Razaque's Side

If the Ndigbo miss their step in this dance and present another lackey that will further ridicule their race in the equation, the shame will be collectively awarded, not just to the family of the bad chairman but the entire Igbo race.


Monday, October 1, 2007

Abdulrazaque Bello-Barkindo


ndulge me for a moment, in the hypothetical sense. I read and thoroughly enjoyed the delivery of governor Ohakim of Imo State at the World Ibo Congress in Detroit, Michigan a few weeks ago. I could not attend the occasion as I am non-Igbo, but I looked forward to the Ndigbo resolution, as any conscientious Nigerian would, with keen interest. This is because the Ndigbo are not only the most ubiquitous but, by far, among the most industrious race south of the Sahara. And they are my compatriots.

Unsubstantiated prejudices apart, Ndigbo are hardworking, shrewd and street-smart. In money-matters, Ndigbo are in a class of their own. In fact, some call them “the Jews of Africa.” There is even a crude autopsy reserved for the Igboman. People say when an Ibo slumps to the ground, a coin-drop will determine if he is dead or alive. If at the drop of that coin he neither winks nor blinks, consider his fall as the end of story.

These are people who, more than anyone else, know what makes the world go round. A couple of weeks ago, when they met in Detroit, Michigan, their guest speaker was the indefatigable Ikedi Ohakim, whose oratory is helping him be a cult-like icon. At first, he seemed unknown to most. To me, he was just one of the mendicant Igbo leaders that always spite their own to feather their nests. I imagined a wet-behind-the-ear politician attempting to galvanize a deeply skeptical audience.

While such meetings do not usually disparage their guests, I imagined that Ohakim would leave with a bloodied nose anyway. This conclusion is a product of my decade-long sojourn outside Nigeria during which I have interacted with all cadres of Ndigbo and come to the conclusion that their souls have taken leave of the soul of Nigeria. In my discussions with many of them, they have proved themselves most unreceptive to the current political rejuvenation that is taking place in Nigeria. They see everything Nigeria as ultimately counter-productive.

However, Ohakim’s address seeks to reverse all that. It is the ultimate wake-up-call. While the reporters at the occasion did not, in my opinion, justify their presence there, I had a mental picture, after perusing the speech, of a well-composed and articulate guest, cajoling an unwilling horse to gallop to the murky waters of Nigerian politics. With due respect to Ndigbo, the likes of Ohakim have risen from the ashes to hit the final nail on the coffin of their cash-and-carry crop of political leaders, like the Nwobodos, Nzeribes, Ubas, Ngiges, Nnamanis, Iwuanyanwus, Ume-Ezeokes, Anyims among many others.

It has been a while since a Nigerian politician, especially of Igbo stock has been so focused, or coherent, or logical, or factual, or articulate, or profound or even sincere. Ohakim did not only galvanize Ndigbo alone, he resurrected hope in the new Nigerian nation, the African-American folks and the world at large. He told Ndigbo that after over four decades, they cannot continue to wallow in the whirlpool of lamentation, arising from the results of the civil war. He told many truths. He spoke from his heart and his heart was large.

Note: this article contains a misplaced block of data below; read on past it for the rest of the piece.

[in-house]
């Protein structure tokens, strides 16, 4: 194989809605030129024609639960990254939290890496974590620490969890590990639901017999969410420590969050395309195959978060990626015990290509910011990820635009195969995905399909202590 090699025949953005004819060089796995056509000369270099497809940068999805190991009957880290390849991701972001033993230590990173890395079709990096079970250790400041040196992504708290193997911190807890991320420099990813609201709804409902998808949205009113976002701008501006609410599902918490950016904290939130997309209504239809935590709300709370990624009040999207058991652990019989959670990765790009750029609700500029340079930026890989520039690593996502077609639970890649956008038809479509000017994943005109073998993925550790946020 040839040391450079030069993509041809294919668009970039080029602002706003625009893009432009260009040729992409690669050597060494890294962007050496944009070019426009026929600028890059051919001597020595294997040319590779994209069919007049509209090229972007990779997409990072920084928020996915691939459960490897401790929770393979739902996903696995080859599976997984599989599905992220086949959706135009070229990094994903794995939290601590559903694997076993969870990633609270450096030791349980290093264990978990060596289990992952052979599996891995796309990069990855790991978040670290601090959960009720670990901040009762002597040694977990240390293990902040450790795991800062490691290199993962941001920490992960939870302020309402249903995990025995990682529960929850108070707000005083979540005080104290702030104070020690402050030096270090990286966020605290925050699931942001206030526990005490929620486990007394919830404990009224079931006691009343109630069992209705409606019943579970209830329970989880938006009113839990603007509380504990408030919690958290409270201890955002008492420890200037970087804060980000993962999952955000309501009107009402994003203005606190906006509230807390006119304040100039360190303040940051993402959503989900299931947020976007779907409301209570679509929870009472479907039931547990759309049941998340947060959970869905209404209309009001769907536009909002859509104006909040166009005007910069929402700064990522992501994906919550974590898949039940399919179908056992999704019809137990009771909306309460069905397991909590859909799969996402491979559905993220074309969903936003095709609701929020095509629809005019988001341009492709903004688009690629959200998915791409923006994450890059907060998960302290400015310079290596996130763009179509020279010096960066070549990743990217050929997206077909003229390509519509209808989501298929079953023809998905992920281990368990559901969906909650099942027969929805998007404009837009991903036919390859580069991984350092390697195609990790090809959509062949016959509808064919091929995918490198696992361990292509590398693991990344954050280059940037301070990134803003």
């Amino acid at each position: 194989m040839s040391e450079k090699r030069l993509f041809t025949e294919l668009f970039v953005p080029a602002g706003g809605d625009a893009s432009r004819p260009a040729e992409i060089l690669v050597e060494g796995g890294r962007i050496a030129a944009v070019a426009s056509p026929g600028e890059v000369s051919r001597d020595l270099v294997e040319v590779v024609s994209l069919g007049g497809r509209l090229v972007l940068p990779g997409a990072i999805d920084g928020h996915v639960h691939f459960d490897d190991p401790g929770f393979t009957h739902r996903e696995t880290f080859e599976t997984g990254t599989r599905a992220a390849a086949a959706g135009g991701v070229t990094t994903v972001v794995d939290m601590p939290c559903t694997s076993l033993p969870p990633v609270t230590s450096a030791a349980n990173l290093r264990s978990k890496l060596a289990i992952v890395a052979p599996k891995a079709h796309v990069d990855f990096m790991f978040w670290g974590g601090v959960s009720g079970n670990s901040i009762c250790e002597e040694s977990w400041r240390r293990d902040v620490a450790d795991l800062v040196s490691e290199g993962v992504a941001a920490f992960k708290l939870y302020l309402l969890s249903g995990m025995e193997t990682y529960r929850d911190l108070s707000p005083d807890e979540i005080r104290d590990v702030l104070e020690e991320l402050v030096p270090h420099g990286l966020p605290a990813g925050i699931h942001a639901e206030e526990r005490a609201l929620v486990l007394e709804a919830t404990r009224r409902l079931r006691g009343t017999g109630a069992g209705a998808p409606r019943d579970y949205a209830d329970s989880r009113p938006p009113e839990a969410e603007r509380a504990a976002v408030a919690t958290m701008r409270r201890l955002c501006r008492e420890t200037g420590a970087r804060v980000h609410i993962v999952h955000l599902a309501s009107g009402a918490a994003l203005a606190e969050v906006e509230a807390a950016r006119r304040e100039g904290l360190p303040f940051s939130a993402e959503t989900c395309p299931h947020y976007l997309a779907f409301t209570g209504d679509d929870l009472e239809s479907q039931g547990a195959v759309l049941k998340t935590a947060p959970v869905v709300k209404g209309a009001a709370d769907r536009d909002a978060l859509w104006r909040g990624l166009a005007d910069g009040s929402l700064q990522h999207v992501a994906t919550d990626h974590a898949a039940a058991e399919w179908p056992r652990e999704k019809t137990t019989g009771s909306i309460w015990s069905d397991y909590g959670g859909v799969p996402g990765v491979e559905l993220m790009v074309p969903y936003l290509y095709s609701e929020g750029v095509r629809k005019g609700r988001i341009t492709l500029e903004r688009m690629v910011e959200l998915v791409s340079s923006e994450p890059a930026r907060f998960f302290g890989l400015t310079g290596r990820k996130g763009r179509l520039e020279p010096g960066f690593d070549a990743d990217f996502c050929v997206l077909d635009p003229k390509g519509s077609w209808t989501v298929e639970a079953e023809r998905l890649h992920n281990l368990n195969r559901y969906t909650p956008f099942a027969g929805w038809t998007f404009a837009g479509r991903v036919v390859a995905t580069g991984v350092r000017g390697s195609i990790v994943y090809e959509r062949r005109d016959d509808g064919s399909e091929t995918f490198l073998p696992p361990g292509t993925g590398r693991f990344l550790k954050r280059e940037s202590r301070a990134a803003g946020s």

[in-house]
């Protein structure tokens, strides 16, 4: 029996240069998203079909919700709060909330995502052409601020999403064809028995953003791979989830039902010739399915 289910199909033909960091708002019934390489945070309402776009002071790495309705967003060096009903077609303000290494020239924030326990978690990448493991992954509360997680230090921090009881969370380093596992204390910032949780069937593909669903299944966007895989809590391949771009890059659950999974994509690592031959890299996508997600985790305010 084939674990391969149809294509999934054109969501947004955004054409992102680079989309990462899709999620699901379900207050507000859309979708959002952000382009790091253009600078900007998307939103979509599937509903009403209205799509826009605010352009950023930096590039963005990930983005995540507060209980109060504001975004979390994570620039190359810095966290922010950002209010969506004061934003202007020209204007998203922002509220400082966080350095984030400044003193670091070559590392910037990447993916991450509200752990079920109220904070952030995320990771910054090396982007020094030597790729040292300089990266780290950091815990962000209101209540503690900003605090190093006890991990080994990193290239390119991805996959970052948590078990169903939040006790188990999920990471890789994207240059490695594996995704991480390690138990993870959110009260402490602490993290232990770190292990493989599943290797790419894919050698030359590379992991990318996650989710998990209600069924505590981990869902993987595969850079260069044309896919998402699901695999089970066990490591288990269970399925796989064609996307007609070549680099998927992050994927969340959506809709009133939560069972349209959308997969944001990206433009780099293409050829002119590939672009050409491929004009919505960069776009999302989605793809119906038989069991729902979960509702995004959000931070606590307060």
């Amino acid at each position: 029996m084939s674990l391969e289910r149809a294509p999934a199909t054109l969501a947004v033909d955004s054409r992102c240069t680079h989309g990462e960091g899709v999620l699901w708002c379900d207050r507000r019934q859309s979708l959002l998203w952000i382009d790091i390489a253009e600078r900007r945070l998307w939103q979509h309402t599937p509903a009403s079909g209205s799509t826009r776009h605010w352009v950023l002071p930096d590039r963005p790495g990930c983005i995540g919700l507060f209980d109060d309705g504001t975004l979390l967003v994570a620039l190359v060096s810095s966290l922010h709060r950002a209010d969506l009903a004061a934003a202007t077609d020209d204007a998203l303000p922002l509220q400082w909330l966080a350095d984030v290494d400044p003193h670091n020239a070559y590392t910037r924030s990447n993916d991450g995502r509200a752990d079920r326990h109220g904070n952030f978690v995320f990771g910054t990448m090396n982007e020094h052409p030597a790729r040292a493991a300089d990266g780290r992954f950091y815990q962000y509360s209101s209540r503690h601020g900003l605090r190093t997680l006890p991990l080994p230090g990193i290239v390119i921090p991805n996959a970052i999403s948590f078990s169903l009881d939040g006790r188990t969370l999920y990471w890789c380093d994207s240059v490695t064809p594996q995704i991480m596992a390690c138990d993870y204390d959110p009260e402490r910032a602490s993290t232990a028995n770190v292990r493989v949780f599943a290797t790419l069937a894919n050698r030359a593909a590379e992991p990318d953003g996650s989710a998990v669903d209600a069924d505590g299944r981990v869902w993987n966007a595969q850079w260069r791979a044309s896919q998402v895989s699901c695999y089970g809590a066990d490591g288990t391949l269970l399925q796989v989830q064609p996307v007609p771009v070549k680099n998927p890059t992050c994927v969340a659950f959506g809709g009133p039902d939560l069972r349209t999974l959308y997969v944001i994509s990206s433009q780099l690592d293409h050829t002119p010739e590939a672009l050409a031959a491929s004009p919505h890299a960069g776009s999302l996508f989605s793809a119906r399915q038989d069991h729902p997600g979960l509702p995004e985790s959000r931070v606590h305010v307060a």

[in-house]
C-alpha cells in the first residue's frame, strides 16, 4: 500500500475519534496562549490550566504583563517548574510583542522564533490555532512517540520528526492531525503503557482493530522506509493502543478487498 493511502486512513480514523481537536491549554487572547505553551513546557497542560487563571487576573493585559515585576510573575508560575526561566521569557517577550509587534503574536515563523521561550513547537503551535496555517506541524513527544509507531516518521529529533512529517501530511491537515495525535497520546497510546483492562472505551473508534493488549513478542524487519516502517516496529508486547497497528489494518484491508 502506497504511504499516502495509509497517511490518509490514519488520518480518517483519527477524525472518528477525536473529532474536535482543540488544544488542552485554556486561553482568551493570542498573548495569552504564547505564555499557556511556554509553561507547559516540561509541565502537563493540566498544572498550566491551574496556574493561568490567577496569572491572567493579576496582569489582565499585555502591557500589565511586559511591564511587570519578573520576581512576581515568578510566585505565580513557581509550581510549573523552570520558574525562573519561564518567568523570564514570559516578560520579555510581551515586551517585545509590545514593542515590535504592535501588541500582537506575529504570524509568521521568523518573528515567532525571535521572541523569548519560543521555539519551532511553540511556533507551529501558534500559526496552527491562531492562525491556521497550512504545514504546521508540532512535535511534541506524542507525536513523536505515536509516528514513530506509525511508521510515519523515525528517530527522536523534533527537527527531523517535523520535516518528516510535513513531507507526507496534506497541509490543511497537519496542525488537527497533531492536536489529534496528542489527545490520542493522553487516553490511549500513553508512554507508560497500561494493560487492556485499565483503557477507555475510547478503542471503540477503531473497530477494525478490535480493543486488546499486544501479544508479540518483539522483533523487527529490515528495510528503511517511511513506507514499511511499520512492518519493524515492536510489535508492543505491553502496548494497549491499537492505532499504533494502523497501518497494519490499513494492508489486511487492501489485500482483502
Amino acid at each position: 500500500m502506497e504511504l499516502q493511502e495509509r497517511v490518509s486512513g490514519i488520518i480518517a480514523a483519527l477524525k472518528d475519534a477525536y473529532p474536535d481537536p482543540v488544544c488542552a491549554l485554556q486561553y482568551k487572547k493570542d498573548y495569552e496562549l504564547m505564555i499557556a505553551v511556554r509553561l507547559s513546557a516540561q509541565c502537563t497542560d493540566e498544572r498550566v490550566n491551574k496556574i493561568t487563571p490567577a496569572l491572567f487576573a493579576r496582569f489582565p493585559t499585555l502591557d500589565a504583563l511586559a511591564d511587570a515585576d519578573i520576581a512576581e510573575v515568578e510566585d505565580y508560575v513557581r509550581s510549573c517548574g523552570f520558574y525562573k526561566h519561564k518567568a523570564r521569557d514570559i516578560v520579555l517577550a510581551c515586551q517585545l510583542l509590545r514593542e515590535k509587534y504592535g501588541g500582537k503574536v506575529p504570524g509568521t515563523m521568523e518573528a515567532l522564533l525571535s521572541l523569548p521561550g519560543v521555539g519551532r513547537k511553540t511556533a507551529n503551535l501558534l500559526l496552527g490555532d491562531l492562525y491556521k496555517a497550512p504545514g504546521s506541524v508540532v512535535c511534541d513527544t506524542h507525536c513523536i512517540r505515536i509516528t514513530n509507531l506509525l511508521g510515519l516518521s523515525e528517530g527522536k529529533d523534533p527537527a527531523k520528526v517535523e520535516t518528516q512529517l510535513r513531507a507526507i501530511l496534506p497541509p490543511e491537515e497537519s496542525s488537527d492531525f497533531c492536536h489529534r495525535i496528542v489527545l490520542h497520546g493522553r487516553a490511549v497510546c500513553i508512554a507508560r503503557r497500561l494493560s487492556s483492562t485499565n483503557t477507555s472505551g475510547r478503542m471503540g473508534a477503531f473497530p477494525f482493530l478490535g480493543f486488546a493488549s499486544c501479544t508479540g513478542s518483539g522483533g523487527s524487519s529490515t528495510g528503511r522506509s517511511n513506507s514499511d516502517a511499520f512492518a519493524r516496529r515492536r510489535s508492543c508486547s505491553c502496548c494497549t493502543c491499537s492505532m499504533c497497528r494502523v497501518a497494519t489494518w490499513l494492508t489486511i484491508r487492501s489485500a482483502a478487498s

However one looks at his speech, it comes with a moral. As I write this piece, the Ndigbo are meeting again September 29th at various centers in the South-east, including Awka, Owerri, Abakaliki, Enugu and Umuahia among others, to mark the national Igbo day. It will be interesting to see how they harness the gains of their strength to surmount the challenges of a future, first for the Ndigbo, and ultimately the rest of the country.

To look beyond the fanfare and pageantry of this occasion, is to be wise, smart and visionary. If they deploy their strength wisely, Ndigbo could become the single most powerful political block in Nigeria. If they were to invest in their God-given dynamism, they could conquer the world for Nigeria. But the politics that they played from the time the second generation of Nigerian leaders bestrode the political firmament has shown that they have other ideas, that is at best self-serving, thus losing their teeth in chewing crumbs full of pebbles instead of a decent meal that would have been rightfully theirs.

Now is the time for them to rise again like the sphinx. As they meet, several Igbo natives are angling for the national chairmanship of the ruling party, the PDP. Similarly, as Ohakim mentioned in USA, the north has substituted its docile leadership with a progressive debutante who if left to flourish will keep the fires of our national enhancement glowing. But it takes two to tango.

The positive accident that Umar Musa Yaradua represents needs to be complimented by a decent choice by the Igbos. It is already established, as a pattern, that when a leader fails, the nation is quick to judge his entire community, even his entire region. Rightly or otherwise, it is for this reason that the stormy petrel of Ibadan politics declared the trials of Patricia Olubunmi Etteh as the trial of the Yoruba race. The Igbos must therefore seize this opportunity to put their right foot forward, or the sun will set on them.

The president is only as good as the party he comes from. If the Ndigbo miss their step in this dance and present another lackey that will further ridicule their race in the equation, the shame will be collectively awarded, not just to the family of the bad chairman but the entire Igbo race. They must do everything in their power to reposition themselves in the scheme of things. They must help this nation that has so abused them. Igbokwenu!! Ya!!